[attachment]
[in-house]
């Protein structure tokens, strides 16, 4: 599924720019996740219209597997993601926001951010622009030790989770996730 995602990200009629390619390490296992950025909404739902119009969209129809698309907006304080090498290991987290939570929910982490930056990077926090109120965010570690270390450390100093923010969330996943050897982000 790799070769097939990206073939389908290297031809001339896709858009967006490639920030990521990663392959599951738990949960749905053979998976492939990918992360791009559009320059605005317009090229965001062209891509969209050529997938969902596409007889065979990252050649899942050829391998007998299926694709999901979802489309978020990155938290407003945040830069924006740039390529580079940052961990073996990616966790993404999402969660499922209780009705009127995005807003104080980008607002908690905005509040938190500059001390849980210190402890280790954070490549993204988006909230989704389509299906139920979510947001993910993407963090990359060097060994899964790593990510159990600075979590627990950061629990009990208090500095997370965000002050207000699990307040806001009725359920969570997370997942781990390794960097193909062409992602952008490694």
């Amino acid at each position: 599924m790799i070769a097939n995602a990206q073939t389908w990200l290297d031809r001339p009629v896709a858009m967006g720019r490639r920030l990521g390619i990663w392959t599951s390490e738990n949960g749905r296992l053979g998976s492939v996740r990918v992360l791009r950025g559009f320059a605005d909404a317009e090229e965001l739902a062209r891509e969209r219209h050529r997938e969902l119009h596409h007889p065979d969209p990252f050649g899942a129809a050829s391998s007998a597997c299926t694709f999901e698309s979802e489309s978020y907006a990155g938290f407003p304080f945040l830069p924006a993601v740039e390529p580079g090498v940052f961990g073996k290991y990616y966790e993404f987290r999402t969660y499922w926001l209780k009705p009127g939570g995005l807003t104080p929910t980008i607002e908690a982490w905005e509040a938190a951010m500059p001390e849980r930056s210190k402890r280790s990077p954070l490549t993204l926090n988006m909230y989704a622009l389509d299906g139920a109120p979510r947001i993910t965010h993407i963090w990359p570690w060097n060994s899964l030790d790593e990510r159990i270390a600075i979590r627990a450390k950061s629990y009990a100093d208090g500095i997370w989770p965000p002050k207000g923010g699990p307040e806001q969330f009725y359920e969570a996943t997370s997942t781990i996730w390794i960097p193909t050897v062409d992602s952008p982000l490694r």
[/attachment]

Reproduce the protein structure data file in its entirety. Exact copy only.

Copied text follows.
[in-house]
């Protein structure tokens, strides 16, 4: 599924720019996740219209597997993601926001951010622009030790989770996730 995602990200009629390619390490296992950025909404739902119009969209129809698309907006304080090498290991987290939570929910982490930056990077926090109120965010570690270390450390100093923010969330996943050897982000 790799070769097939990206073939389908290297031809001339896709858009967006490639920030990521990663392959599951738990949960749905053979998976492939990918992360791009559009320059605005317009090229965001062209891509969209050529997938969902596409007889065979990252050649899942050829391998007998299926694709999901979802489309978020990155938290407003945040830069924006740039390529580079940052961990073996990616966790993404999402969660499922209780009705009127995005807003104080980008607002908690905005509040938190500059001390849980210190402890280790954070490549993204988006909230989704389509299906139920979510947001993910993407963090990359060097060994899964790593990510159990600075979590627990950061629990009990208090500095997370965000002050207000699990307040806001009725359920969570997370997942781990390794960097193909062409992602952008490694």
């Amino acid at each position: 599924m790799i070769a097939n995602a990206q073939t389908w990200l290297d031809r001339p009629v896709a858009m967006g720019r490639r920030l990521g390619i990663w392959t599951s390490e738990n949960g749905r296992l053979g998976s492939v996740r990918v992360l791009r950025g559009f320059a605005d909404a317009e090229e965001l739902a062209r891509e969209r219209h050529r997938e969902l119009h596409h007889p065979d969209p990252f050649g899942a129809a050829s391998s007998a597997c299926t694709f999901e698309s979802e489309s978020y907006a990155g938290f407003p304080f945040l830069p924006a993601v740039e390529p580079g090498v940052f961990g073996k290991y990616y966790e993404f987290r999402t969660y499922w926001l209780k009705p009127g939570g995005l807003t104080p929910t980008i607002e908690a982490w905005e509040a938190a951010m500059p001390e849980r930056s210190k402890r280790s990077p954070l490549t993204l926090n988006m909230y989704a622009l389509d299906g139920a109120p979510r947001i993910t965010h993407i963090w990359p570690w060097n060994s899964l030790d790593e990510r159990i270390a600075i979590r627990a450390k950061s629990y009990a100093d208090g500095i997370w989770p965000p002050k207000g923010g699990p307040e806001q969330f009725y359920e969570a996943t997370s997942t781990i996730w390794i960097p193909t050897v062409d992602s952008p982000l490694r």